Mercy Triumphs Over Judgement
Judgment without mercy will be shown to anyone who has not been merciful. Mercy triumphs over judgment. (James 2:13)
Mercy, most certainly, is one of the most beautiful words in the English language. It speaks of a forgiveness unmerited but, none the less granted to an individual. In the Bible we see the mercy of God displayed in the life of Jesus.
Tax collectors were notoriously greedy and merciless individuals. They extorted larger amounts of money than was their due and made a very comfortable living at the expense of their fellow countrymen. One day, God’s mercy was extended to a tax collector called Matthew…..and the rest, as they say, is history.
In the Gospel of John, Chapter 4, we read about a Samaritan woman who had had five previous husbands and was now living with a man who was not her husband. Not a likely candidate for mercy, but the love of God reached out to such as this woman and opened up the way of salvation to her.
In the Old Testament, we read of Joseph, the young man who was cruelly sold into slavery by his brothers, extending mercy towards the very men who plotted his ruin. Mercy triumphed over judgement.
There are many other beautiful examples of mercy in the Bible. In the New Testament, one of these is in Matthew 1:18-19.
This is how the birth of Jesus the Messiah came about: His mother Mary was pledged to be married to Joseph, but before they came together, she was found to be pregnant through the Holy Spirit. Because Joseph her husband was a just man, and yet did not want to expose her to public disgrace, he had in mind to divorce her quietly.
Judgement is what was called for in this case, yet Joseph did not choose that path. Have you ever wondered why he chose another way? In Isaiah 42:1-3, Joseph would have read of a law that was higher than justice….it was mercy.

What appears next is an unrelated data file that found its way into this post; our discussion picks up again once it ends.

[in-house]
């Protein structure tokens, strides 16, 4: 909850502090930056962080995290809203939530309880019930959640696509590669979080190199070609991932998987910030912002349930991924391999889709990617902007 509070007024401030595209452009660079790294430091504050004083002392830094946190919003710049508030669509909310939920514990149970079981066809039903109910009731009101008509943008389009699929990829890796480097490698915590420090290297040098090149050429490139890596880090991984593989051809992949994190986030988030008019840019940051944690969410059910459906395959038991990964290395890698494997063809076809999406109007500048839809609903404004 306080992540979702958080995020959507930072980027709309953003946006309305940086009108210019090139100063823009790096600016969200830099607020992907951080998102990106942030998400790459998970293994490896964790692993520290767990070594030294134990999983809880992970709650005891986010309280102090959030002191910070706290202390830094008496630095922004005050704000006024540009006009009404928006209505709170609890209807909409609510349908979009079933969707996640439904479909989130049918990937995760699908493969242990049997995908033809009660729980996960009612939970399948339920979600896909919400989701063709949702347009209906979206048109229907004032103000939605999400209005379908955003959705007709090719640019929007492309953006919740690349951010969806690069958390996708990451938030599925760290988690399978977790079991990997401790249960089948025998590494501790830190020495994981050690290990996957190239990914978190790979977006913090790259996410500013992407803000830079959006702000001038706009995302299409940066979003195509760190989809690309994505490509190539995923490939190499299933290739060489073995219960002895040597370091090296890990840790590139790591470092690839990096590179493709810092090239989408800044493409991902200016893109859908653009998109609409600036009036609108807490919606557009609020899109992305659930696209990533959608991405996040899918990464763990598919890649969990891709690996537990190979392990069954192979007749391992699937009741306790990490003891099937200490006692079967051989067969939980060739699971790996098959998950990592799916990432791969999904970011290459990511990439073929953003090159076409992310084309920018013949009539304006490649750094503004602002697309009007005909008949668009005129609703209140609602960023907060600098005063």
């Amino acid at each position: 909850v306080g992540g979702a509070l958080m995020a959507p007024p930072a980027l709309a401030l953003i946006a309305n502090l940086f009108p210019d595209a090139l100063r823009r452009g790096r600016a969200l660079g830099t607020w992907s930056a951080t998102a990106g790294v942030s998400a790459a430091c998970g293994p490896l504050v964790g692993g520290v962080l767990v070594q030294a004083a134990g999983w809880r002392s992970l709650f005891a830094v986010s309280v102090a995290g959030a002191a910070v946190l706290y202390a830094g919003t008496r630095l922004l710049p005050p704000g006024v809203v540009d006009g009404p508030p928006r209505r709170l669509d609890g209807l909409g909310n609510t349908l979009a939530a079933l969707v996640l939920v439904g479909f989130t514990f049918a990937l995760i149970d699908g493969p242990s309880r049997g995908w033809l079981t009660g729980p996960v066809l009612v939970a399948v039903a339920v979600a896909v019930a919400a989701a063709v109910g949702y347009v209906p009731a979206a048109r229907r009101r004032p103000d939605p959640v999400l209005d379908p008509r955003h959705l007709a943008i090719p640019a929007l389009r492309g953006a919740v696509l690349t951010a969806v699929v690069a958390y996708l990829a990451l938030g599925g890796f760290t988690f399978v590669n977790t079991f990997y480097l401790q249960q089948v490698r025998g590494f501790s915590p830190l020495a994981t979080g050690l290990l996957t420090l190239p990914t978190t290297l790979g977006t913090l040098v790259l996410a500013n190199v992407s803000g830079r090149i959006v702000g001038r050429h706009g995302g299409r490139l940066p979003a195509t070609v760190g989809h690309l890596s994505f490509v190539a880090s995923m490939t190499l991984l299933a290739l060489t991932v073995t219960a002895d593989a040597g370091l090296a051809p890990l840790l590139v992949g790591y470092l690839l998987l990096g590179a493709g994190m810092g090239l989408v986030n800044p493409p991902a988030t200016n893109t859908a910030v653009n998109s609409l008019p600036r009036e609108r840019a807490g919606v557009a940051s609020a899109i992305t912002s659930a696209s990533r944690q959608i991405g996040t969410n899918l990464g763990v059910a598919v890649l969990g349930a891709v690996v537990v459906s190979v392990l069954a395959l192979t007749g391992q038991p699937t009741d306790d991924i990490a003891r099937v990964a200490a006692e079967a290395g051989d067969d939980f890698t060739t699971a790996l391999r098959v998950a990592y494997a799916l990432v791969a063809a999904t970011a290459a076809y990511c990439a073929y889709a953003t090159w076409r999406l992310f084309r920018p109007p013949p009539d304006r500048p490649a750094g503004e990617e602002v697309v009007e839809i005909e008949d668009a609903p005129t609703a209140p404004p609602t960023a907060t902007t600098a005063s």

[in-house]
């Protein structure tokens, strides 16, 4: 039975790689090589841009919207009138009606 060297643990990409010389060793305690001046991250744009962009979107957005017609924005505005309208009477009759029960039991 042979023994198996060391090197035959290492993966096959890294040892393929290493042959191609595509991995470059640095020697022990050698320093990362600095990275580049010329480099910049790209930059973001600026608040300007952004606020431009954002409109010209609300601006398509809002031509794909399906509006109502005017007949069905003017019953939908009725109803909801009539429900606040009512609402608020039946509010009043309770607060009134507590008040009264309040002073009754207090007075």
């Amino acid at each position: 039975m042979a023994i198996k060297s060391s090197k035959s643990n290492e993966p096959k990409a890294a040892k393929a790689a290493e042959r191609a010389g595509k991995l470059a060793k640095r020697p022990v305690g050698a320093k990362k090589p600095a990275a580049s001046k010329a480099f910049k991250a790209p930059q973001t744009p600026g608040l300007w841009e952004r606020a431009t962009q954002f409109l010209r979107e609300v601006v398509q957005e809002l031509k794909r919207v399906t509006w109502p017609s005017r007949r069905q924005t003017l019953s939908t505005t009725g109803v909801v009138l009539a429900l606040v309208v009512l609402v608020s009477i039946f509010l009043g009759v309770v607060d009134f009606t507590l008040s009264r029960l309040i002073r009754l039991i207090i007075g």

‘Here is my servant, whom I uphold, my chosen one in whom I delight; I will put my Spirit on him, and he will bring justice to the nations. He will not shout or cry out, or raise his voice in the streets. A bruised reed he will not break, and a smouldering wick he will not snuff out.’
In his book 'Jesus Through Middle Eastern Eyes’, Kenneth E.Bailey, has written; “ Joseph looked beyond the penalties of the law in order to reach out with tenderness to a young woman who was no doubt bruised and exhausted. Perhaps he saw Mary as a ‘dimly burning wick’. This definition of justice required a compassionate concern for the weak, the downtrodden and the outcasts in their need.’ Joseph chose mercy over judgement thus saving the life of Mary and the unborn child she bore.
When Christ came to earth, his mission could have been one of judgement and exacting payment from a sinful people. Instead, he reached out with mercy to the ‘bruised reed’ and the ‘smouldering wick’
Thank God for mercy.
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